India's Prime Minister Celebrates C.K. Prahalad
Dr. Manmohan Singh remembers Ross professor for his "passionate belief in India's inherent potential and its chosen destiny."
ANN ARBOR, Mich. — On July 8, Indian Prime Minister Dr. Manmohan Singh memorialized C.K. Prahalad during a service in New Delhi. Prahalad, who passed away April 16, was the Paul and Ruth McCracken Distinguished University Professor of Strategy at Ross. The following text of the prime minister's address was released by the Indian government's press information bureau.
"I join all of you in remembering Dr. C. K. Prahalad and celebrating a life lived to the full — meaningfully, wisely, and in the service of the people at large. Some people leave behind wealth, others leave behind some remnants of power, and some leave behind the passionate energy of their ideas that continually stimulate those whose lives they touch. C.K. Prahalad belonged to this third category.
I have often said, quoting Lord Keynes, that one cannot derive the influence of vested interest in human affairs. But ideas have an influence of their own and, for good or for bad, ideas drive our vested interest. That is the belief behind all intellectual conduct and C.K. Prahalad was an embodiment of that faith in the power of creating ideas to move human destiny.
I cannot claim to have known Dr. Prahalad for very long as many of you here did. But since I became prime minister, I had many opportunities to receive him in my office, had intimate discussion about what we need to do to get rid of chronic poverty, ignorance, and disease, which still afflict millions and millions of people in this ancient land of ours. But the most intimate contact I had with him was when he came to me and said, 'What would you like to do for India at 75?' He suggested there is nothing more exciting than to have 500 million young Indians fully prepared to face the challenges of living in this modern competitive world. And he was very happy that I endorsed that vision of his. We formed a Skill Development Council and he was the moving spirit behind what motivated and what propelled the idea of skill development in the last four or five years. He felt that we must set a target of current resources, a target unmatched by current resources so that we innovate to reach our goal. He didn't believe that resources are a fixed entity. He believed through innovation, through creative entrepreneurship, it is possible to create ideas that can change the course of human endeavor. He sincerely believed that India cannot afford incrementalism — that we need radical game-changers.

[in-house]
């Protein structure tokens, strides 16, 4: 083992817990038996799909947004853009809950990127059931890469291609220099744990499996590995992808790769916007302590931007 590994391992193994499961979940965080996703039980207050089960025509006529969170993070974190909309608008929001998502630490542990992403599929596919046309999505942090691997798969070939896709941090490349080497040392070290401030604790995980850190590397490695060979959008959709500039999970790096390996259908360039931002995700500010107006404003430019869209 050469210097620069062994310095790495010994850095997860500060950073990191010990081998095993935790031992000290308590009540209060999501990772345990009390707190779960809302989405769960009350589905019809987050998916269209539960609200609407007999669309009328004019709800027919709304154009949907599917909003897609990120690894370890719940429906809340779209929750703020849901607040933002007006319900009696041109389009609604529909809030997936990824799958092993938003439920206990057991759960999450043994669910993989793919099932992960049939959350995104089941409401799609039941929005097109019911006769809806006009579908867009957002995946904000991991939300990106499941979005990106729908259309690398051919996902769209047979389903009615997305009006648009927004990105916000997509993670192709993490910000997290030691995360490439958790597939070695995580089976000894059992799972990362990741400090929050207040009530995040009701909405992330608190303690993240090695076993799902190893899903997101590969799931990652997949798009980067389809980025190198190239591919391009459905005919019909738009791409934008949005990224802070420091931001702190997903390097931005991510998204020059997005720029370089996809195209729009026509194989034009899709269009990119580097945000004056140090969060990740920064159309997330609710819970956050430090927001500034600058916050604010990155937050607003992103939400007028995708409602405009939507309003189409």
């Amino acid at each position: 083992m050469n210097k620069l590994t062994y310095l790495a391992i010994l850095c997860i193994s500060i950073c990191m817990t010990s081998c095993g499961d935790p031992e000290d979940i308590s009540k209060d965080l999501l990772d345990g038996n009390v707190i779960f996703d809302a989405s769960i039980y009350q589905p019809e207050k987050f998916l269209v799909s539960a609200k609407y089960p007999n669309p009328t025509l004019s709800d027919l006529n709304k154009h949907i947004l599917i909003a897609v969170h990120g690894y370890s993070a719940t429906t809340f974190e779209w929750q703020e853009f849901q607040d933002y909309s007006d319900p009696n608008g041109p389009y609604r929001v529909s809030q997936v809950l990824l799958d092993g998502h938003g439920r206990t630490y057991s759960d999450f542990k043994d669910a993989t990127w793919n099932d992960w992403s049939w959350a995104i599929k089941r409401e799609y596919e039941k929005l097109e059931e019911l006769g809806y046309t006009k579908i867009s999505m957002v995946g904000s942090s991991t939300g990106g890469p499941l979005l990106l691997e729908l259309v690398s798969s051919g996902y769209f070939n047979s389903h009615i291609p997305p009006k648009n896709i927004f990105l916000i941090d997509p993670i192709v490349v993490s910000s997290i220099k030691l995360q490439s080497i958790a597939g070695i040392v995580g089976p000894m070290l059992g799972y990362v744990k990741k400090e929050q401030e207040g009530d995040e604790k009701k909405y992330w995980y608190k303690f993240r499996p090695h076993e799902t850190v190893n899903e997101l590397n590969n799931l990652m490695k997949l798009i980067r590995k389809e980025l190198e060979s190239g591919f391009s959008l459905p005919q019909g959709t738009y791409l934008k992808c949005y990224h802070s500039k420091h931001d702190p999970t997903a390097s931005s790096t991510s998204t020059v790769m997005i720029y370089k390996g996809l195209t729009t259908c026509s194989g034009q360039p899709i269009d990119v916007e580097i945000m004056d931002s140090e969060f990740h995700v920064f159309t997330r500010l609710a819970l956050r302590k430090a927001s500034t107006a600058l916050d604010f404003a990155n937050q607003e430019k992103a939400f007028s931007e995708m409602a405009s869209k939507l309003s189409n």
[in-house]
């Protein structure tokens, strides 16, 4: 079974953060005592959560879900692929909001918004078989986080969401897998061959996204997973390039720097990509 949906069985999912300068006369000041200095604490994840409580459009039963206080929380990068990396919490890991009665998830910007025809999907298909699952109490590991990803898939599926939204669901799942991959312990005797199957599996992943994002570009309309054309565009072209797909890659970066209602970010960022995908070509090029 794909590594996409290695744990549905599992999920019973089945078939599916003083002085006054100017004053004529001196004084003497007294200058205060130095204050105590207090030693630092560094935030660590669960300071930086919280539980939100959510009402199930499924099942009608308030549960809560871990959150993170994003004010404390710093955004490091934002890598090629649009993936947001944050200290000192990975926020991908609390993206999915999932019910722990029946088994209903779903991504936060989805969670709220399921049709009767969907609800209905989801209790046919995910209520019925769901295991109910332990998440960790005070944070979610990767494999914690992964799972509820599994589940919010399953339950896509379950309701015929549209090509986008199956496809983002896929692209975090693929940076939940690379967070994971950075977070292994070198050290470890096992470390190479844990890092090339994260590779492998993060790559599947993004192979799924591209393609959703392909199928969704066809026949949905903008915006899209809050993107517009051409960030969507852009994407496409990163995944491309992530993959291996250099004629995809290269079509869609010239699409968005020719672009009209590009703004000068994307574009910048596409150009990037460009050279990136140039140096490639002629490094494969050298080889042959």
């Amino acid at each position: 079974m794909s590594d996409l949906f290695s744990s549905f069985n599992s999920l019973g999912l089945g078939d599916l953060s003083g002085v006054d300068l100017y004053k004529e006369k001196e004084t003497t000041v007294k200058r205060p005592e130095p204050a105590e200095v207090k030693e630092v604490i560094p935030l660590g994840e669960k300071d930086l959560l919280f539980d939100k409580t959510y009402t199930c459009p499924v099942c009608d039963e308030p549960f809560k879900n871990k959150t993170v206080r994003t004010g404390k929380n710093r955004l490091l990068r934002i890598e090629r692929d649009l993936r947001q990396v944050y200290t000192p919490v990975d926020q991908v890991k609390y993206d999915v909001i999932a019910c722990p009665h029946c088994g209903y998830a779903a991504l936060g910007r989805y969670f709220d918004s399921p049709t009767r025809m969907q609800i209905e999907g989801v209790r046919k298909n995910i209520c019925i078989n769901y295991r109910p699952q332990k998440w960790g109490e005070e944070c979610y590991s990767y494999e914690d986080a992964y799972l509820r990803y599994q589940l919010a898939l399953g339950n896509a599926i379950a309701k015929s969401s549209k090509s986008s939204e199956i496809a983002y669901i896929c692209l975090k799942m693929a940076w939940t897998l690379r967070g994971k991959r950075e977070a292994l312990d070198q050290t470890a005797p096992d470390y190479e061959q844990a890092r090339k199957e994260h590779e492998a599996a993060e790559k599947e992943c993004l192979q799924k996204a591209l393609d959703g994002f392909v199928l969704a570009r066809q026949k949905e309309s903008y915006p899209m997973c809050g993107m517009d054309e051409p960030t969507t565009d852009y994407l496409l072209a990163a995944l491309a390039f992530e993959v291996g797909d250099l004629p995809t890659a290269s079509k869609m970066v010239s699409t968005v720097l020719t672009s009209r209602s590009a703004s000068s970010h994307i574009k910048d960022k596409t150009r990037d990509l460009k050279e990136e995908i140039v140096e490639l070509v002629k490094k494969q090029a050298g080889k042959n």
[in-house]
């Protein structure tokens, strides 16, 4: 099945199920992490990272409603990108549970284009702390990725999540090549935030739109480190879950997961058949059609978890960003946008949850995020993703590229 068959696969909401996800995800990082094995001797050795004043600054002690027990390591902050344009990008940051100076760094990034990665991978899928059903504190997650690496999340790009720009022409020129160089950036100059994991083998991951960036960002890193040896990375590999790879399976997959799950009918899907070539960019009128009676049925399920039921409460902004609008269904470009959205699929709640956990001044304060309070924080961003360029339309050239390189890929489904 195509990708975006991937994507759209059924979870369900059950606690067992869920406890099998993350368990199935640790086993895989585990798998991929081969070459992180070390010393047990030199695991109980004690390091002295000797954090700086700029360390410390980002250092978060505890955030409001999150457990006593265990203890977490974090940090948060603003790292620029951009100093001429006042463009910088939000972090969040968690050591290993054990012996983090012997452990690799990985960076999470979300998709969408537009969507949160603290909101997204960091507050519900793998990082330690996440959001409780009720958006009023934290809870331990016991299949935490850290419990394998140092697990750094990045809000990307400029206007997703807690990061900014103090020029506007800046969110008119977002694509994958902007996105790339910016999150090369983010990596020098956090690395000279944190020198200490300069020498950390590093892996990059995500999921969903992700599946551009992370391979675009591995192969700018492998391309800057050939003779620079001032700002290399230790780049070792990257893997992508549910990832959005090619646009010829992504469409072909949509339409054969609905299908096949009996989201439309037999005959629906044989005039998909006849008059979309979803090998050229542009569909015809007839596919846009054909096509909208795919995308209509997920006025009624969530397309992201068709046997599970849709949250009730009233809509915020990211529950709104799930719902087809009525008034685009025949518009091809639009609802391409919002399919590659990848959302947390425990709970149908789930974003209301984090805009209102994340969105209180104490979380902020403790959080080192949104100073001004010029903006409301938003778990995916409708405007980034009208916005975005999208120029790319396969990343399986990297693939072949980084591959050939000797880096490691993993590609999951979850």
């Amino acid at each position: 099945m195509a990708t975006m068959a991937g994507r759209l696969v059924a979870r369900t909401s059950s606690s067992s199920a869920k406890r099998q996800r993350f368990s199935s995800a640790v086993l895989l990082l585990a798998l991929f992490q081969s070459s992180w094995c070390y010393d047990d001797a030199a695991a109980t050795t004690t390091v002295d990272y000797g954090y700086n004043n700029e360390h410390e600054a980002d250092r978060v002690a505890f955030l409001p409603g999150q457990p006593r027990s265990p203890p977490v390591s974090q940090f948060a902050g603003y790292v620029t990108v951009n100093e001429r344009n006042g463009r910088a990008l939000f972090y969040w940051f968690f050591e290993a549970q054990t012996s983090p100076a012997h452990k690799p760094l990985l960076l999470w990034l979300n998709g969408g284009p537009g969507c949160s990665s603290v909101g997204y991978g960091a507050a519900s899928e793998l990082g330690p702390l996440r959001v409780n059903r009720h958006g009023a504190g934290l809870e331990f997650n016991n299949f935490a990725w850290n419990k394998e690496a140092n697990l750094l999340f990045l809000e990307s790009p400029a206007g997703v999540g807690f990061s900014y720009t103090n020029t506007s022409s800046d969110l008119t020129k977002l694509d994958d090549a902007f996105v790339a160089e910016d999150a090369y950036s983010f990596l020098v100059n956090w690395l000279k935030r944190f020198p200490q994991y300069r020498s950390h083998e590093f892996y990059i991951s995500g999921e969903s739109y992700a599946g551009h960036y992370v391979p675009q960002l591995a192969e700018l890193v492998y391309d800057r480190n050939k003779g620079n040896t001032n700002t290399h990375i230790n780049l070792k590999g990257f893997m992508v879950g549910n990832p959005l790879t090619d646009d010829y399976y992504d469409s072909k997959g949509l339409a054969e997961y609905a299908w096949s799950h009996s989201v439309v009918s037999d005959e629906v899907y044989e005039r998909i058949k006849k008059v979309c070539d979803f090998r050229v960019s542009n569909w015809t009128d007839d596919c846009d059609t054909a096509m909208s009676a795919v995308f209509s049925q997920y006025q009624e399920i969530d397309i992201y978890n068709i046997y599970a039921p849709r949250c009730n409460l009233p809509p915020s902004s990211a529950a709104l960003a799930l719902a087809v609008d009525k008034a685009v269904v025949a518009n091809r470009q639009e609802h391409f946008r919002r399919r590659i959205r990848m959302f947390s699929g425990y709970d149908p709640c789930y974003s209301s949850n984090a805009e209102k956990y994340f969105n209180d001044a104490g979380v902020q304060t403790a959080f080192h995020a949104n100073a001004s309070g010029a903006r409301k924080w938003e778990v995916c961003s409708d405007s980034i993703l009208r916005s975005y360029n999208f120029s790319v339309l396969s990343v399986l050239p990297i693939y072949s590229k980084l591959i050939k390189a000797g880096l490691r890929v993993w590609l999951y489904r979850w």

In our conversations what struck me most was his passionate belief in India's inherent potential and its chosen destiny. He felt that India has reached a tipping point. He once told me: 'Without doing very much we may be good. But if we do the right things now, we will truly become great.' He also would say that a country with a billion people should not look outward for 'best practices' but innovate 'next practices.'
His belief in the Indian capacity for innovation, given its diversity and interrogative intellectual traditions, made him celebrate Indian achievement and achievers. Be it Aravind eye hospital whom he introduced to the world as the 'McDonalds of eye care,' the Indian telecom industry that offered call rates at a fraction of the global costs, the Nano, or the low-cost Deccan airlines, Dr Prahalad saw these as efforts at innovative inclusive innovation that India was uniquely capable of. Thanks to his evangelizing zeal, the world today looks at India as a hub for innovation.
In all of these he also demonstrated his belief that innovation should focus on the poor or those at the bottom of the pyramid. He taught business to include those presently not in the market, and create new markets out of them. Many companies have profited by putting these ideas into actual practice. His contributions in management like 'competitive advantage,' 'strategy as stretch,' 'fortune at the bottom of the pyramid' and 'co-creation' will continue to excite his students and colleagues to walk those roads.
In his passing away, our country has lost a very noble worthy son continuously engaged in extending its freedoms. The world has lost a great thought leader and the field of management, one of its visionary intellectuals. If his associates miss him so much I can only imagine the extent of the loss felt by his wife, by his children, and by his friends.
I join all of you in extending our condolences to his family. Once again, let us celebrate this tremendous innovative individual who made India proud."
—Dr. Manmohan Singh
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